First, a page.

This week’s Ethical eCommerce article is coming to you ever so slightly later than usual – but rest assured it’s still Tuesday here in Toronto, where some of the blubolt crew are attending Shopify Unite! To check out the other posts in this series, which will run until the end of June, just head here.
The rise of eCommerce has revolutionised the way we shop, research products, make purchasing decisions and much more besides. Today we ask whether these new patterns in our collective behaviour are having a negative impact upon society in terms of the levels of waste we produce, and if so, what can be done in terms of remedial action?
Since its conception, eCommerce has opened up society to unprecedented novelty and choice. Shopping has been enabled at any time, something which was once unthinkable for those born just a generation ago, when even bricks and mortar stores ran on greatly reduced hours, closing for entire days of the week. Not only have we been catapulted into an “open all hours” mindset, but the way that we shop is starting to evolve. With cheap or free returns offered by the majority of online retailers, a “buy before you try” mentality has set in, with shoppers often ordering far more than they intend to keep.
In this sense, eCommerce is doing to shopping what some argue dating apps have done to human relationships. Immediate, impulsive connection is easy, commitment is perhaps more of an afterthought. Many customers will think nothing of ordering dresses in three sizes, keeping only the one that fits best - or purchasing multiple styles with the intention of returning all but one, bringing the changing room experience into their own homes.
This behaviour isn’t necessarily suggestive of increased or wasteful consumption (the end result may still be a single purchase) but is indicative of a growing acceptance of excess and impulsive cart filling. Compulsive shopping is a behavioural disorder that, similar to gambling, affects as many as six per cent of people in the United States, and eCommerce undoubtedly fans the flames for those who struggle, with everything about the tempting online experiences that we design being geared towards an easily completed purchase.
As online retailers, we face something of a Catch 22. On one hand, of course, we want sales and lots of them! We’re chasing a high conversion rate, and we aim for repeat custom. On the other hand, we want fewer returns and glowing reviews concerning the quality and longevity of our products. The “fast fashion” industry has come under significant fire in recent years for promoting a culture of more or less disposable garments, priced so aggressively that people can conceivably buy to wear once. A 1p tax on these brands was recently rejected in the UK but this issue is going nowhere, as conscious consumerism rises and the novelty of affordable, accessible choice is replaced by a growing discomfort around the wasteful nature of the industry.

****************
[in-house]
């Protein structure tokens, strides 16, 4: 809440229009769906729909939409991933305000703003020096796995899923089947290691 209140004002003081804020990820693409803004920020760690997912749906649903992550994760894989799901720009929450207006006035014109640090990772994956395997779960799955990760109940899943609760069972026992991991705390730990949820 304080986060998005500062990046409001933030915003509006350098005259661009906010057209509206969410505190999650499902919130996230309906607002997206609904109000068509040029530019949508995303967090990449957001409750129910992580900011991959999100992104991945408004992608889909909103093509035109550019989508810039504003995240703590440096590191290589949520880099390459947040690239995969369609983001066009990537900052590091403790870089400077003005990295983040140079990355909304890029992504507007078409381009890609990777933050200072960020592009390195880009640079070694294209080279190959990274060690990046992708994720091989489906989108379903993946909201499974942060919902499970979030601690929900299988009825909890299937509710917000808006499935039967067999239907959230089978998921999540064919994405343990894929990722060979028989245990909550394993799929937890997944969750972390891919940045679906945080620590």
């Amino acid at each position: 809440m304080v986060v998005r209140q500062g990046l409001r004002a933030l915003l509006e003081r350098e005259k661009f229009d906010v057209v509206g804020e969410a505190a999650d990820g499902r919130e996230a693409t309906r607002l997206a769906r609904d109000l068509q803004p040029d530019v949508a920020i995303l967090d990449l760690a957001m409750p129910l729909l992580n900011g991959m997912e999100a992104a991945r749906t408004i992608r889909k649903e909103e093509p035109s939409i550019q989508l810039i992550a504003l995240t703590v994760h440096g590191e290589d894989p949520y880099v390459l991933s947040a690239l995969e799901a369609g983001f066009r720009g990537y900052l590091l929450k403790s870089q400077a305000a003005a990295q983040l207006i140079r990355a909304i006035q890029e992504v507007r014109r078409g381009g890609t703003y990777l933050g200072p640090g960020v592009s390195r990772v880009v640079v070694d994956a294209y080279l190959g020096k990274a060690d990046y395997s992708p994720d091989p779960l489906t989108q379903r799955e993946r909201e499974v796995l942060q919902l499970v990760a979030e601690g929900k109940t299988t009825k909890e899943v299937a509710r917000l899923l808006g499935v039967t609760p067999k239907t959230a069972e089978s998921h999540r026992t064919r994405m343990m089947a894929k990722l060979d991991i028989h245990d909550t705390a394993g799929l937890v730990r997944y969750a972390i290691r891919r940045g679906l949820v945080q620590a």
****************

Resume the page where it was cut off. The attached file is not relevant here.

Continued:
What does the future look like for wasteful online purchasing? Although more and more online retailers are starting to acknowledge their responsibility in these matters, ultimately any significant driver for change will need to be consumer-led. This is because less consumption goes against everything that most brands strive for; the industry pours vast amounts of money into research and innovation around reducing friction within the buying process, and barriers to purchase are constantly reducing, either via the introduction of “one-click ordering” functionality, hardware such as Amazon Dash buttons and diversified payments options, such as those offered by Klarna. Will the rise of VPAs like Alexa increase our spending habits? Probably. As AI gets better at predicting what we need, chances are we won’t even have to open our mouths to request an item – supplies will be delivered to our doorsteps automatically.
The World Bank reports that global municipal solid waste generation levels are at 1.3 billion tonnes per year—and this is expected to nearly double to 2.2 billion by 2025. The only way out of this spiral is a consumer-led reduction of consumption, but online brands can do their part without sacrificing conversion rates or sales, by ensuring the products they sell are designed with high quality and longevity in mind. Everyone wins in this instance; consumers get a great, long-lasting product with minimal guilt over their consumption, and retails get glowing reviews, loyalty and can command higher prices for the items that they offer.
Ultimately, if we are to move towards a more circular economy, high-quality products which last and slow down resource loops are the key. Slowing the resource loops goes against current fast fashion trends and therefore appears the most difficult approach to pursue, but as the tide of public opinion gradually turns, and people start to long for the quality over quantity attitude of days gone by, eCommerce is perfectly poised to lend its retail experience to this new consumer experience, leading a change for the common good. Many factors are at play in terms of the way our society has fallen into the habit of overconsumption, and eCommerce is certainly not blameless in this regard, but there’s little doubt that as a force hardwired to respond to consumer demand, it can and it will have its own role within the resistance.
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